We reject this argument. We hold that, because the Davis decision is not to be applied retroactively, the pre-Davis assessments were neither erroneous nor improper within the meaning of Code § 58.1-1826.

Harper's state-law contention also fails for another reason. We previously have held that this Court's ruling declaring a taxing scheme unconstitutional is to be applied prospectively only. Perkins v. Albermarle *874 County, 214 Va. 240, 198 S.E.2d 626, aff'd and modified on rehearing, 214 Va. 416, 200 S.E.2d 566 (1973).[3] We adhere to our holding in Perkins. In so doing, we follow the criteria stated in Fountain v. Fountain, 214 Va. 347, 348, 200 S.E.2d 513, 514 (1973), cert. denied, 416 U.S. 939, 94 S. Ct. 1942, 40 L. Ed. 2d 290 (1974), that "consideration should be given to the purpose of the new rule, the extent of the reliance on the old rule, and the effect on the administration of justice of a retroactive application of the new rule." See also Quick v. Harris, 214 Va. 632, 634, 202 S.E.2d 869, 871 (1974), cert. denied, 420 U.S. 907, 95 S. Ct. 824, 42 L. Ed. 2d 836 (1975).


Finally, Harper contends that "even if Davis were applied prospectively only, refunds for 1988 taxes would nonetheless be due, for they were not assessed, and in many cases were not paid, until after Davis was decided." (Emphasis in original.) Davis was decided on March 28, 1989. The last day for filing individual income tax returns for the 1988 taxable year was May 1, 1989. Harper claims that the last day for filing income tax returns is the date on which income taxes are assessed for the preceding year.[4] We do not agree.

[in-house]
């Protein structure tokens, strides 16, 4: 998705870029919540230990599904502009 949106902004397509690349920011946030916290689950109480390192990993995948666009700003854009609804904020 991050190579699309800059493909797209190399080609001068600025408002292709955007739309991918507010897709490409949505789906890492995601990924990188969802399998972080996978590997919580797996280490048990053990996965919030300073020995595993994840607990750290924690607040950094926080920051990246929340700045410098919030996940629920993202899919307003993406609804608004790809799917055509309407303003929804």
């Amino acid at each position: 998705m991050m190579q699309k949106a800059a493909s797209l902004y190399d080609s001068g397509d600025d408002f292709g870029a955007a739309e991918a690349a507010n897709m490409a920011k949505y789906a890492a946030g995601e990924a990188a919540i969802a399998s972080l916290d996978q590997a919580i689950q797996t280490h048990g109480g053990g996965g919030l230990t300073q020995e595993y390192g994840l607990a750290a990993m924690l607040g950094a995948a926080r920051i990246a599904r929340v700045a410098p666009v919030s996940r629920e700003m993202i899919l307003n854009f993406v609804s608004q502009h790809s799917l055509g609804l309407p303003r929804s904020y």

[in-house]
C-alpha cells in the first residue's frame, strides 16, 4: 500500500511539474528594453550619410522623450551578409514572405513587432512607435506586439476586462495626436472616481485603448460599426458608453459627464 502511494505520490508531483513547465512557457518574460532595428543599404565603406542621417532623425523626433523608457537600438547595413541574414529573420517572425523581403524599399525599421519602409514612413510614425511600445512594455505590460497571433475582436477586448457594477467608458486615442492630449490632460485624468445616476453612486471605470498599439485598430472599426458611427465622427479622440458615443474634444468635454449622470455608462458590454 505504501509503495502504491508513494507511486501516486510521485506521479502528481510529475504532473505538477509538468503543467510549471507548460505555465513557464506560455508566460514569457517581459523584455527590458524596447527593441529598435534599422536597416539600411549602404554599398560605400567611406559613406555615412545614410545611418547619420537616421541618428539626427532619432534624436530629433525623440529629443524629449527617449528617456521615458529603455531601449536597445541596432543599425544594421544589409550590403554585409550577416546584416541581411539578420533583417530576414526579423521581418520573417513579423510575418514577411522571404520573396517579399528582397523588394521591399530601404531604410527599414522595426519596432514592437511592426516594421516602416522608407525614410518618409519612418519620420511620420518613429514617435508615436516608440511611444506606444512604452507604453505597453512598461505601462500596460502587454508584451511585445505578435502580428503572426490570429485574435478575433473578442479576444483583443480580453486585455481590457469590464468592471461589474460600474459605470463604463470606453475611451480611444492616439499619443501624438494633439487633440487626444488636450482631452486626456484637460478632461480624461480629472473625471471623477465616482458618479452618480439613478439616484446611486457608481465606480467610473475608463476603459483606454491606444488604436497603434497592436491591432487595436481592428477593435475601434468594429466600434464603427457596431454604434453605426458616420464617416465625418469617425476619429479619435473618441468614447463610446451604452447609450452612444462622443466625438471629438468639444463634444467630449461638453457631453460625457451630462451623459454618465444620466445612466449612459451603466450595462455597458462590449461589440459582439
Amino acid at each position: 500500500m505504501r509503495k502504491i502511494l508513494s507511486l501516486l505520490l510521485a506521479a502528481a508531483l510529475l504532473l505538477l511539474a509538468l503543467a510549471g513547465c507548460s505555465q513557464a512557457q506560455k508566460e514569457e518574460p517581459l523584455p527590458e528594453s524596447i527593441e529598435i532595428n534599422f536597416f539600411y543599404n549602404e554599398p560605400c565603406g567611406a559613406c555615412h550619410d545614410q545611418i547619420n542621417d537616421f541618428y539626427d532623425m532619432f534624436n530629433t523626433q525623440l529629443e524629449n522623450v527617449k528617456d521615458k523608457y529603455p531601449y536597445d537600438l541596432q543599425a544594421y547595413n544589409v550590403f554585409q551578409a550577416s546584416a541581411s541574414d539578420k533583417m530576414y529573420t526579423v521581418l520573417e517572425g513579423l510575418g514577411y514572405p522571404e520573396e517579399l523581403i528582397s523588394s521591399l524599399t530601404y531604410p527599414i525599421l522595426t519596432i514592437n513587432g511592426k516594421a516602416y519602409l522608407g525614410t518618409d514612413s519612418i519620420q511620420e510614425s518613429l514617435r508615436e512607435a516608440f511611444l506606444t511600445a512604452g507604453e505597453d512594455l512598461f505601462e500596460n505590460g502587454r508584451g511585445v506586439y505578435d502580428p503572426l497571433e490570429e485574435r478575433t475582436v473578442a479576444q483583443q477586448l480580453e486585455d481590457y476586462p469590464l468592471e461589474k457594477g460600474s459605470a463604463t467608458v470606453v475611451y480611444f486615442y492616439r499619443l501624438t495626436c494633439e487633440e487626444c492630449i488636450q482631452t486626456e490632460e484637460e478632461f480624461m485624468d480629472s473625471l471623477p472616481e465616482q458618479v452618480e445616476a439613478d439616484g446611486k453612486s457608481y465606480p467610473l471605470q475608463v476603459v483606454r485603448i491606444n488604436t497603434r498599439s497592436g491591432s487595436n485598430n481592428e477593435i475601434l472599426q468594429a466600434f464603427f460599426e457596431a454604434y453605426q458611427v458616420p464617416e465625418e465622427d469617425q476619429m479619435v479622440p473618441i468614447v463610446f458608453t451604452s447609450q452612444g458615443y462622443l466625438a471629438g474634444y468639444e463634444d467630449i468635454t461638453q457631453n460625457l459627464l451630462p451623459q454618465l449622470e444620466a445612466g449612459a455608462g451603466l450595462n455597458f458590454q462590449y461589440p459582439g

Income taxes are "imposed on the Virginia taxable income for each taxable year of every individual." Code § 58.1-320. (Emphasis added.) The taxable year ended on December 31, 1988, almost three months before Davis was decided. When the year ended, the 1988 tax was fixed and ascertainable. Only payment of the tax was delayed until May 1, 1989. Code § 58.1-341.

The Supreme Court rejected a similar contention in Smith. The Court reasoned that tax liability depends upon the "`occurrence of the taxed transaction or the enjoyment of the taxed benefit, not the remittance of the tax.'" Smith, ___ U.S. at ____, 110 S. Ct. at 2335. As Justice O'Conner observed,